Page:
Looking at Learn.com WebRoom

    January 26, 2007

Learn.com has been around since 1998, mainly offering software and services to support online learning.

They recently announced a new software product called WebRoom, which is designed to enable in conjunction with, or independent of, formal coursework. Yesterday I had a discussion and demo with JW Ray, the COO of Learn.com and Dave Castella, the Director of WebRoom Sales.

I started by asking for some context. Is WebRoom intended for collaborative group meetings or for public “one-to-many” events? They told me that the goal is for the product to support both needs equally well. My tour through this first release left me feeling that customers would be better off using it for collaborative meetings at this point. An upgrade release is scheduled for Spring of 2007, promising to add some of the features I feel are important for public webinars. JW says that Learn.com sees itself as a one-vendor resource for enterprise employee management “from pre-hire to retire.” They want companies to use the software for initial candidate screening, employee training, employee meetings and development, external communications, and so on. He repeated a phrase I had just heard earlier in the day from a Wainhouse Research analyst… “One throat to choke,” meaning that customers shouldn’t be subjected to a round-robin of finger pointing between different vendors if software or services are not delivering.

WebRoom was developed in-house as an offshoot of the larger LearnCenter software that has been the company’s bread and butter. They have not OEM’d any other conferencing software as part of the package, giving them complete control over release schedules, enhancement priorities, and support.

WebRoom currently requires both presenters and attendees to be on Windows-based PC’s. It loads an EXE installation file the first time you attempt to join a meeting and my Internet Explorer 7 browser made me go through about three separate Active/X confirmations to get into the meeting. These were particularly frustrating, as each confirmation threw me back to a previous step, where I had to re-enter the meeting password to continue. Learn.com needs to make this load-and-go process smoother and quicker for attendees.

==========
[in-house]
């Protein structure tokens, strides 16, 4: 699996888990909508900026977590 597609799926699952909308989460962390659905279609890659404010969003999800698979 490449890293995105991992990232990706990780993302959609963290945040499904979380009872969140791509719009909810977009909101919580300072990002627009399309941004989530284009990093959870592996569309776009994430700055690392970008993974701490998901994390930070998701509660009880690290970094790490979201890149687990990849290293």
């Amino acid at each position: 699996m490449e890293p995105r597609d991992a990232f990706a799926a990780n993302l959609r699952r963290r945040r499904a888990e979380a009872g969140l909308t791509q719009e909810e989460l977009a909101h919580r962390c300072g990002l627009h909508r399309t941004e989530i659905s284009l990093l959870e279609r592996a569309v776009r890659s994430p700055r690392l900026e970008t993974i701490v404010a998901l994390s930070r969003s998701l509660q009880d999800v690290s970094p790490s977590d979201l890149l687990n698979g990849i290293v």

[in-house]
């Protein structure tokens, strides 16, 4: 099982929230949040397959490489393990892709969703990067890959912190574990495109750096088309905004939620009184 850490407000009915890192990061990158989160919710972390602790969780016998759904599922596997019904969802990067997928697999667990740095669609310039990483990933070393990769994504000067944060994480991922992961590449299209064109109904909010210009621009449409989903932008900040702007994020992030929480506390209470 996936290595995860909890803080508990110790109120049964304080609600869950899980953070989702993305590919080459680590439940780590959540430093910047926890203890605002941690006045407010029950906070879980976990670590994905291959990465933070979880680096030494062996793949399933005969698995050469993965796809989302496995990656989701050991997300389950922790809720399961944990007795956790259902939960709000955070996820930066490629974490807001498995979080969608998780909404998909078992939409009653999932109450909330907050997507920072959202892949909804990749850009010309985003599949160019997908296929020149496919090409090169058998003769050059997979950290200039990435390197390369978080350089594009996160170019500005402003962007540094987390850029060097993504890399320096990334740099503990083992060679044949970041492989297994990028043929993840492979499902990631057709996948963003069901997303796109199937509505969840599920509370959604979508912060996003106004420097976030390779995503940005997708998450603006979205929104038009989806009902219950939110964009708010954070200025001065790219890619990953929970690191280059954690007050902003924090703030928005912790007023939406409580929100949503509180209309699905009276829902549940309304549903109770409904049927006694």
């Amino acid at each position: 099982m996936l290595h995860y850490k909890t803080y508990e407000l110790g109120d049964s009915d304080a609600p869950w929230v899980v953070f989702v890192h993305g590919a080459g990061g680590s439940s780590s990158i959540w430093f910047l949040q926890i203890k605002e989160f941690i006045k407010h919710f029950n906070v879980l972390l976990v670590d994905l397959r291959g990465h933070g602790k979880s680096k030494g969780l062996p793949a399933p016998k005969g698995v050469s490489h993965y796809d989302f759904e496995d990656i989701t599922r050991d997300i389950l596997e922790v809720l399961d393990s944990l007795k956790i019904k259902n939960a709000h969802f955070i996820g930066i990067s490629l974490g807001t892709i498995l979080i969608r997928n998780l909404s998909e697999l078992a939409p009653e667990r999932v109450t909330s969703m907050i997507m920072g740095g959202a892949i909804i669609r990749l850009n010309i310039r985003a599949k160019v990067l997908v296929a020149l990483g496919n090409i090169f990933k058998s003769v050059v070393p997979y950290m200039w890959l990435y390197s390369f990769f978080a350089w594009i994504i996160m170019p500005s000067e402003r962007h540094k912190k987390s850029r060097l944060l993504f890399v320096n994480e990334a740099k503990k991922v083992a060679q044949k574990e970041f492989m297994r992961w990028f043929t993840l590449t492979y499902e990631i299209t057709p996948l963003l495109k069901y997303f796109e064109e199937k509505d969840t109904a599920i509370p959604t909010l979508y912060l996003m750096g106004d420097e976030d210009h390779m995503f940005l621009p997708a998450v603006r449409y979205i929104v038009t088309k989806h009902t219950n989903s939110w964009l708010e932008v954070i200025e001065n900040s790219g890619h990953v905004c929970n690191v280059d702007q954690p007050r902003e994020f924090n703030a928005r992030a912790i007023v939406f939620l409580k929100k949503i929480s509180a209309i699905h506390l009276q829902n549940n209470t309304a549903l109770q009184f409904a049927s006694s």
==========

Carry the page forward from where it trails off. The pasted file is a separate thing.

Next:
The main meeting interface is simple and familiar to any web conferencing user. There is a main display area for sharing whiteboard content or live desktop applications. There is an attendee names list with a few controls. And there is a chat box that allows typing messages back and forth. The annotation interface for marking up whiteboards is icon-based and straightforward. You can change the color for your annotations and you can add filled or hollow rectangles and circles, straight lines, freeform pen strokes, text, or a pointing arrow. I made a suggestion that Learn.com change the arrow so it points to the right instead of pointing left. This lets you highlight a bullet point without covering up the text. The arrow also always shows the username of the person who puts it on the screen. A useful feature for collaborative sessions where a number of people may be making points, but distracting in a single-presenter public event.